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New TV series attempt to fill void left by long-running shows

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The 2012-2013 television season bids adieu to many fan-favorites — NBC was dealt a particularly brutal hand, waving goodbye to popular comedies “The Office” and “30 Rock” last year. The CW has suffered significant losses as well, left to recapture the fandom teen soap staples “Gossip Girl” and “90210” enjoyed. With many celebrated series sharing their final scenes this past spring, the question of what will take their place becomes all-important.

FOX has certainly been working overtime to find a worthy replacement for J.J. Abrams’ beloved underdog “Fringe.” Fox is slated to introduce “Almost Human,” another sci-fi series from Abrams, as well as a television version of the classic legend “Sleepy Hollow.” But generating the most buzz of all is FOX’s police force comedy “Brooklyn Nine-Nine.” Andy Samberg stars as a goofy yet brilliant detective alongside his no-nonsense captain, played by Andre Braugher. Created by Michael Schur and Dan Goor of “Parks and Recreation,” “Nine-Nine” may have the promise to compete with FOX’s current slate of popular comedies.

Despite the recent loss of two of its top comedies, NBC’s fall line-up seems more invested in drama. NBC is offering a home to James Spader as a fugitive-turned FBI asset in “The Blacklist,” and Blair Underwood as an unrelenting cop in “Ironside.” Keeping with dark trends, NBC has also introduced a bloodthirsty Jonathan Rhys Meyers as a complicated Jay Gatsby-like bachelor in “Dracula.” The series sinks its teeth into the time of the Industrial Revolution, and markets the era by adding deception, reincarnation and vampires. Clad with a supernatural love triangle, the series may very well attract a new loyal fan base for NBC.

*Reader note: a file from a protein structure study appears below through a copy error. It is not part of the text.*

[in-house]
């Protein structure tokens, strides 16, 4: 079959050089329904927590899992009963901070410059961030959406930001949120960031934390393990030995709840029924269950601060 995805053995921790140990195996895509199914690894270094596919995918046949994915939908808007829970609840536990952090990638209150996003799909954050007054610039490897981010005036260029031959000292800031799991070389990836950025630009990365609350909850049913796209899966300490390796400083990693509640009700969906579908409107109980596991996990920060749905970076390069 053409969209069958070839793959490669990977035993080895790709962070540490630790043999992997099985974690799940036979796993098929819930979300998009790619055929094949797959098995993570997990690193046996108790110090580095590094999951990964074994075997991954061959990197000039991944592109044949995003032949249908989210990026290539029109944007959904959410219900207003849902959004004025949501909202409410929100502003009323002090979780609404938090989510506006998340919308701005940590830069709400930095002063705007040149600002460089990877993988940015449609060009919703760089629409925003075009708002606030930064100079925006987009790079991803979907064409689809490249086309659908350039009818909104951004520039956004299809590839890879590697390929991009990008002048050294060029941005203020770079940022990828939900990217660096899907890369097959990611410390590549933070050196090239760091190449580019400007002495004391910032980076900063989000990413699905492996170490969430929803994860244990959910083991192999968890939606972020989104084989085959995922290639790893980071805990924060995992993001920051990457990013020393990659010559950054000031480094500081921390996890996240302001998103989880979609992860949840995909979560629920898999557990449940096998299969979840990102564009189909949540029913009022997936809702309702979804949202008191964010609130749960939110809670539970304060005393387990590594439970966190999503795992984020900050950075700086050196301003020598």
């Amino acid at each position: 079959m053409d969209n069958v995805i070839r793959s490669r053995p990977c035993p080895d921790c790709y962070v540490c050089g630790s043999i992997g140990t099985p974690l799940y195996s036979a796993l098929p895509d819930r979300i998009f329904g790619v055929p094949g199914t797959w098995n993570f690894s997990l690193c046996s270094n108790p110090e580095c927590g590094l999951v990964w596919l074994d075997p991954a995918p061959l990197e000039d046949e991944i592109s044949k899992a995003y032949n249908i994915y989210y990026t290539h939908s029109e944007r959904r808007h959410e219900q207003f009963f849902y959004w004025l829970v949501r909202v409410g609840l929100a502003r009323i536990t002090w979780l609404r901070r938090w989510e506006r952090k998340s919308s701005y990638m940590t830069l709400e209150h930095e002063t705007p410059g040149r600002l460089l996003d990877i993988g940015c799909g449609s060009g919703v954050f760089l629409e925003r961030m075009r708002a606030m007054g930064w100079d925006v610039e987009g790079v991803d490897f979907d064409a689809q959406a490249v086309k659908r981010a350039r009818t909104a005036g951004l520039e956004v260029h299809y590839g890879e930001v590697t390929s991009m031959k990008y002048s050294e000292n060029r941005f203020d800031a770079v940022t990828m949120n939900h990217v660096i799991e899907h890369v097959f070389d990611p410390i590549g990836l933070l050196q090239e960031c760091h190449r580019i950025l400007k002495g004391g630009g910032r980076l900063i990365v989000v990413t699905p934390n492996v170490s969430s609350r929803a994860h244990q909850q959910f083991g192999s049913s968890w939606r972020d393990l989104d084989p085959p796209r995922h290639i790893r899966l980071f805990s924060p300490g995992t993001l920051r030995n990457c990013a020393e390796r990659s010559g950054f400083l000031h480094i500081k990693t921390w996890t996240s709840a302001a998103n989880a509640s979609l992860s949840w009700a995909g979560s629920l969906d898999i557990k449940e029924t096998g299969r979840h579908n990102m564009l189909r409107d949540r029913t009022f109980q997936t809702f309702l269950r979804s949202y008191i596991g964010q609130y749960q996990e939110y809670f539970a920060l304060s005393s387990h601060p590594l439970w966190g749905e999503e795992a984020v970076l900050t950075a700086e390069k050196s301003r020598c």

CBS is gearing up for a stellar season. Sarah Michelle Gellar, Robin Williams, Toni Collette, Dylan McDermott, Margo Martindale, Will Arnett, Anna Faris and Allison Janney are all among the network’s most recent additions. Riding the coattails of a seemingly unstoppable “Two and a Half Men,” creator Chuck Lorre introduces us to a new dysfunctional family with “Mom.” Likable Faris and the always exquisite Janney share their quick wit as mother and daughter in this live-audience comedy.

In a new, sci-fi laden CW, “Reign” steps up to fill the void left by the network’s soapiest entries. The series follows Mary Stewart — a teenage Mary, Queen of Scots — as she explores adolescence in 16th century France. Possessing a fairly unknown cast and a world plagued by drama, the fact remains to be seen whether the CW has a hit on its hands.

These days networks are quick to cancel shows, with several of last year’s programs axed after just a few episodes. Staying on the air has become a much greater challenge than achieving overall quality. Whether comedy or drama, fantasy or family, the new fall series deserve a chance — here’s to hoping that the latest crop of shows have the potential to elevate the struggling networks to new heights.

A version of this article appeared in the Tuesday, Sep. 3 print edition. Isabel Jones is entertainment editor. Email her at [email protected]

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NYU's Independent Student Newspaper
New TV series attempt to fill void left by long-running shows